Canadiana is alive and well, as maple season welcomes in the spring.
Bruce’s Mill Conservation Area in Stouffville, Ont., is holding its annual Sugarbush Maple Syrup Festival, and is seeing crowds every day.
Mary Gawen, the site supervisor of community learning with the Toronto and Region Conservation Authority (TRCA), said the festival has seen up to 1,000 visitors per day.
The Sugarbush Festival has been running for more than 60 years at Bruce’s Mill Conservation Area and is buzzing with activities, maple syrup tastings, wagon rides and games for children to play.
In recent years, the event has introduced new interpretive stations. Gawen said this year, local vendors have set up as a welcomed addition to the event.
“We’ve got a little mini market,” Gawen said. “You’ve got sweet treats, you’ve got cured sausages, and we’ve got green products as well.”
The festival also works to preserve and celebrate the history of maple syrup production in Canada. Several educational stops are present along the Maple Syrup Trail, explaining the discovery of maple sap, and the evolution of maple syrup.
Gawen said the festival’s Indigenous station has undergone a revamp this year.
She said they were the first to discover sweetwater or sap, so this station delves into how they started the process of sap collection and transformation.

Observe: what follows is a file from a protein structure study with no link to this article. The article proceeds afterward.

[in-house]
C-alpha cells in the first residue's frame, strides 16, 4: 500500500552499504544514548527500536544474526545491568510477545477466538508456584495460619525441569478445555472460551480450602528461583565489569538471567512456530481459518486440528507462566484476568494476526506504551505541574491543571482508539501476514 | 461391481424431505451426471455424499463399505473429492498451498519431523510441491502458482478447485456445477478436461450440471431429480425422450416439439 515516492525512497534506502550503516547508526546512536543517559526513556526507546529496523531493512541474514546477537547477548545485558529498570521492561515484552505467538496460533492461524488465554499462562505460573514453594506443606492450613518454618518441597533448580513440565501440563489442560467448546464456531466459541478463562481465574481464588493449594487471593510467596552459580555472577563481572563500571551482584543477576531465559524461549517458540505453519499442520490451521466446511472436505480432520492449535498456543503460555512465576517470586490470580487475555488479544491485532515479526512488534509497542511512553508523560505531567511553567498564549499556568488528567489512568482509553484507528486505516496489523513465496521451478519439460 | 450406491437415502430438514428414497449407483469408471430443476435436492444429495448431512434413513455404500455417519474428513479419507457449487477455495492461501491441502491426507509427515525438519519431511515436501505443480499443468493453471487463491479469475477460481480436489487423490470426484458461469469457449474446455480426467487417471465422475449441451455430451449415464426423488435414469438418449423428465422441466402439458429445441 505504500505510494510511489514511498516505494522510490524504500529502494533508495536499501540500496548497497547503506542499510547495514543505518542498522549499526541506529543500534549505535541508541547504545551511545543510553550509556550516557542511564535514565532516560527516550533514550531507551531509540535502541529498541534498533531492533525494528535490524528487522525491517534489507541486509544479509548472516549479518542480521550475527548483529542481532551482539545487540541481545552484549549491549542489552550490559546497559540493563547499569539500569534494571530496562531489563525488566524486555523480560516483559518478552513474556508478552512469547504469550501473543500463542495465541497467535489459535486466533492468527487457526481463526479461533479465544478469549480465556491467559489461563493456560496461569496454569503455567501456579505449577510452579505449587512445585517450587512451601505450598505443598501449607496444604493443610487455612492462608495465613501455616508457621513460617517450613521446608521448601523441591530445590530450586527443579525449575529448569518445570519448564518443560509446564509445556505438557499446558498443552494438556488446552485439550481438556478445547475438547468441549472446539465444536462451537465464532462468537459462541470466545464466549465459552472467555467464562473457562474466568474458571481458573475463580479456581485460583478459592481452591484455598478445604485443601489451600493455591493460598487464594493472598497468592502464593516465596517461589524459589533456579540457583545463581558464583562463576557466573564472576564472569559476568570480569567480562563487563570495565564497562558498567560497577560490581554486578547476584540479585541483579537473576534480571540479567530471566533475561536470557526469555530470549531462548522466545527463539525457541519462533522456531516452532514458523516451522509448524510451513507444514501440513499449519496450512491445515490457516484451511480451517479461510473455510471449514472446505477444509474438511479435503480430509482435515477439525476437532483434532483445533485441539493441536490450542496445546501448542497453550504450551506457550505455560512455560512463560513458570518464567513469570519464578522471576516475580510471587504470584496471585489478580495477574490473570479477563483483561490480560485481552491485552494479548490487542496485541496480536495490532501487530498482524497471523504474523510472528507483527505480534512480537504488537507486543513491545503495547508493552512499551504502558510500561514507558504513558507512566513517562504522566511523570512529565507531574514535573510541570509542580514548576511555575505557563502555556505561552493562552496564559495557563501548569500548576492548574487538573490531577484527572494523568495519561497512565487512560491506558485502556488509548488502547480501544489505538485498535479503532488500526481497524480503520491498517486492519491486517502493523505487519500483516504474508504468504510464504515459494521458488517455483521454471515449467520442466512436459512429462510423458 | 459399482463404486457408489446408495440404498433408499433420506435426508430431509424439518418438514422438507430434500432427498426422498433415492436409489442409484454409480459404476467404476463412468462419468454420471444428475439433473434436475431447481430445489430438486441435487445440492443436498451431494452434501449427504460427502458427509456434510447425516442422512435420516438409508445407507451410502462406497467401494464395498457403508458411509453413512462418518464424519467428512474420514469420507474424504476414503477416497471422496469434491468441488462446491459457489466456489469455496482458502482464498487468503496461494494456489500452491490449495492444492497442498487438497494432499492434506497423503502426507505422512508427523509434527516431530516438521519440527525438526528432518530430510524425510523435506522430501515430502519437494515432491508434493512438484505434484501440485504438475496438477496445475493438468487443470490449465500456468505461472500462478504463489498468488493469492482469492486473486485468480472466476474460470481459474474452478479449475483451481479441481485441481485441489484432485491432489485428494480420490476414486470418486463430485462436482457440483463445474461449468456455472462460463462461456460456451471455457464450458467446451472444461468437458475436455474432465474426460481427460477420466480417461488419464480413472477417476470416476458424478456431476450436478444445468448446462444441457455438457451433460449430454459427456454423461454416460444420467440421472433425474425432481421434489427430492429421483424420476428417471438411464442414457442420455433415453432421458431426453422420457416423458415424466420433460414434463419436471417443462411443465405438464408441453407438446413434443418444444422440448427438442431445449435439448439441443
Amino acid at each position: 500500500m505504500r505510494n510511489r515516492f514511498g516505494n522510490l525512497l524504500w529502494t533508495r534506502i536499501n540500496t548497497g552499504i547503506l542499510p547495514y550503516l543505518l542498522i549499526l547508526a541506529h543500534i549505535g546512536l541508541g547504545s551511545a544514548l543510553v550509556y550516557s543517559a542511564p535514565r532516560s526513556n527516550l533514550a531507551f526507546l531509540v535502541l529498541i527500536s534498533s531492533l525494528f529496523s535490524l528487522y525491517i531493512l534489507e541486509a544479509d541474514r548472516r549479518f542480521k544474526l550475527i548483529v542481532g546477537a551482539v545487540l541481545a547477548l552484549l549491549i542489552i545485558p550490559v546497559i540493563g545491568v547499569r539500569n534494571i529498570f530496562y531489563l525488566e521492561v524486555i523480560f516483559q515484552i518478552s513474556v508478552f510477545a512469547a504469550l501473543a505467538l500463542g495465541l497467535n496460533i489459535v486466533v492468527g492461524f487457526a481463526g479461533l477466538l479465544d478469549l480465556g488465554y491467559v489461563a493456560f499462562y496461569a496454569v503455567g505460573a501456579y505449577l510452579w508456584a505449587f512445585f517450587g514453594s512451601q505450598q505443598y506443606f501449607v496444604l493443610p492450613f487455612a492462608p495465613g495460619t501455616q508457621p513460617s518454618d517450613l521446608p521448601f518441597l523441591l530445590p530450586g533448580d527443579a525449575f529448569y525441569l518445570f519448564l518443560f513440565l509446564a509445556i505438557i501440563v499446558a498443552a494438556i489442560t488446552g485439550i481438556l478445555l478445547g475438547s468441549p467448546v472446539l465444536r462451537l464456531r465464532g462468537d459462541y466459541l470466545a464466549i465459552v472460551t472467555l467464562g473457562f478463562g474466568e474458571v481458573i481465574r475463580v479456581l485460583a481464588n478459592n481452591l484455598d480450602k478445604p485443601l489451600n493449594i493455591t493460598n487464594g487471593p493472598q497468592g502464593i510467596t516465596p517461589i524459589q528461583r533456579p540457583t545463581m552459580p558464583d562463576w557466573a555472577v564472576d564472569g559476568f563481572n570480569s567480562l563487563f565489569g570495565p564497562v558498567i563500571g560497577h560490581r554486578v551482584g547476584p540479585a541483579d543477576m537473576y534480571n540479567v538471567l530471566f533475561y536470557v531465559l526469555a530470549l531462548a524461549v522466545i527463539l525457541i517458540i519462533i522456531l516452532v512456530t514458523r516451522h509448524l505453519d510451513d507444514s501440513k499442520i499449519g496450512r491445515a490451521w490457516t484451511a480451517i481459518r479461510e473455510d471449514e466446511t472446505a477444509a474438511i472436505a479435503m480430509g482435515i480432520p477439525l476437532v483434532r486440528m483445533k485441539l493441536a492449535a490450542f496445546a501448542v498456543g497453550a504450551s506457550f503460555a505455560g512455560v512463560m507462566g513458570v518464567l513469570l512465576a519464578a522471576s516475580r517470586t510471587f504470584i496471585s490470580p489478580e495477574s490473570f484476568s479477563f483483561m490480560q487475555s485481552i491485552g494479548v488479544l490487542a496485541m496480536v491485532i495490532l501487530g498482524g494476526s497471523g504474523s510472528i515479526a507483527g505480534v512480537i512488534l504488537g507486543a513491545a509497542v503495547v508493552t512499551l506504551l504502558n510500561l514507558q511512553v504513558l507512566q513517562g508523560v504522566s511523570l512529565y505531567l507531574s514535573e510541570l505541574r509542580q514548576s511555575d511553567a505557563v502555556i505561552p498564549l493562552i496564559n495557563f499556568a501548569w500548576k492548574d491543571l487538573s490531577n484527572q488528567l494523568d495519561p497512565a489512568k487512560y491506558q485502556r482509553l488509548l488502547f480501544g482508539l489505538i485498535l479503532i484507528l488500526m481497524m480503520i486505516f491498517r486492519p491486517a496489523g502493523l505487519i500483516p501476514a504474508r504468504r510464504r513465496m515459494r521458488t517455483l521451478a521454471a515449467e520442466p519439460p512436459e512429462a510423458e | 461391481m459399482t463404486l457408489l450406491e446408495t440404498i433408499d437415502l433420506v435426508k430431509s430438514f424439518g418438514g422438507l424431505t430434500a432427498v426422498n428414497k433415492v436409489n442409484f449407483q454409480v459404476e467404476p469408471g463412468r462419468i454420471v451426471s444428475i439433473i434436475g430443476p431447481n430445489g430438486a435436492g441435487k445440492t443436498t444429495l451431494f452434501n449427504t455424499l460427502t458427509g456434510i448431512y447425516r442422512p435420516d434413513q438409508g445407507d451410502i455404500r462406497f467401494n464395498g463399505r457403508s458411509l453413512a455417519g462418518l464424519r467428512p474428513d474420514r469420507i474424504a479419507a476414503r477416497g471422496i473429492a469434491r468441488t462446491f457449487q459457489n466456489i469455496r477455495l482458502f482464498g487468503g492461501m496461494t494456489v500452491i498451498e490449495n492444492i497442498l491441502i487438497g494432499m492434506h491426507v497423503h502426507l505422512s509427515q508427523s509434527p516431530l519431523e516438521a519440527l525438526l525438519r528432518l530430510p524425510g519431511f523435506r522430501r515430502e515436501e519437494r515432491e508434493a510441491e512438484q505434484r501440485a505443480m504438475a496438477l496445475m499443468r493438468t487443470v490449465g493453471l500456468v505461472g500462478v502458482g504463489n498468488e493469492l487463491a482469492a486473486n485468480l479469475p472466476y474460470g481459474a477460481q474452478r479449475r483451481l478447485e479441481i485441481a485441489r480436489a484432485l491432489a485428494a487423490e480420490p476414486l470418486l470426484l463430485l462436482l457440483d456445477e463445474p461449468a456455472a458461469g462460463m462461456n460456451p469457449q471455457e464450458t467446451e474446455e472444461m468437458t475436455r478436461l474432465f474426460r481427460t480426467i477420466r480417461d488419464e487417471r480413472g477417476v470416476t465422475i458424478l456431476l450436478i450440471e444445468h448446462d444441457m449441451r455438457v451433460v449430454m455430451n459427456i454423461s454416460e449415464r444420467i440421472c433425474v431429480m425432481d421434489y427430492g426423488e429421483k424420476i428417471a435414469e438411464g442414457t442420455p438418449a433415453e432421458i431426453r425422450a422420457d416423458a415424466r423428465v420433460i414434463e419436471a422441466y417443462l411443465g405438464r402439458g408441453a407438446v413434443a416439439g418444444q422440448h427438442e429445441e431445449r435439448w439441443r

“They did take their cues from nature,” Gawen said. “They discovered that deer and different animals were licking the sap, so they started to go look and see what the animals were doing.”
Indigenous communities were also the first to boil sap down to create the sugar present in modern-day maple syrup.
As early European settlers came to Canada, Gawen said Indigenous communities were the ones to share the process and pass on their knowledge surrounding maple syrup manufacturing.
Maple syrup production has come a long way since Indigenous communities discovered sweetwater. Gawen said production times have gotten 14 times faster since then.
“It would have taken early Indigenous people seven days to do that full process,” Gawen said. “Early Europeans, probably about two days, and then we’ve got it down to half a day.”
About 50 trees are tapped at Bruce’s Mill Conservation Center.
Gawen said they still utilize the Early European method, where trees are tapped with a spile, and sap is collected in metal buckets.
There is also a new, modern method used, which collects sap using tubes and pipes. This process involves significantly less collection labour.
Tapping started earlier than usual this year. Gawen said sap typically starts to flow in the spring, around March, but warmer temperatures caused the collection process to start in February.
“It might be a shorter time in March,” Gawen said. “Temperatures increased, and the sap has done its job.”
The Sugarbush Maple Festival will continue to run on weekends until April 1, 2023.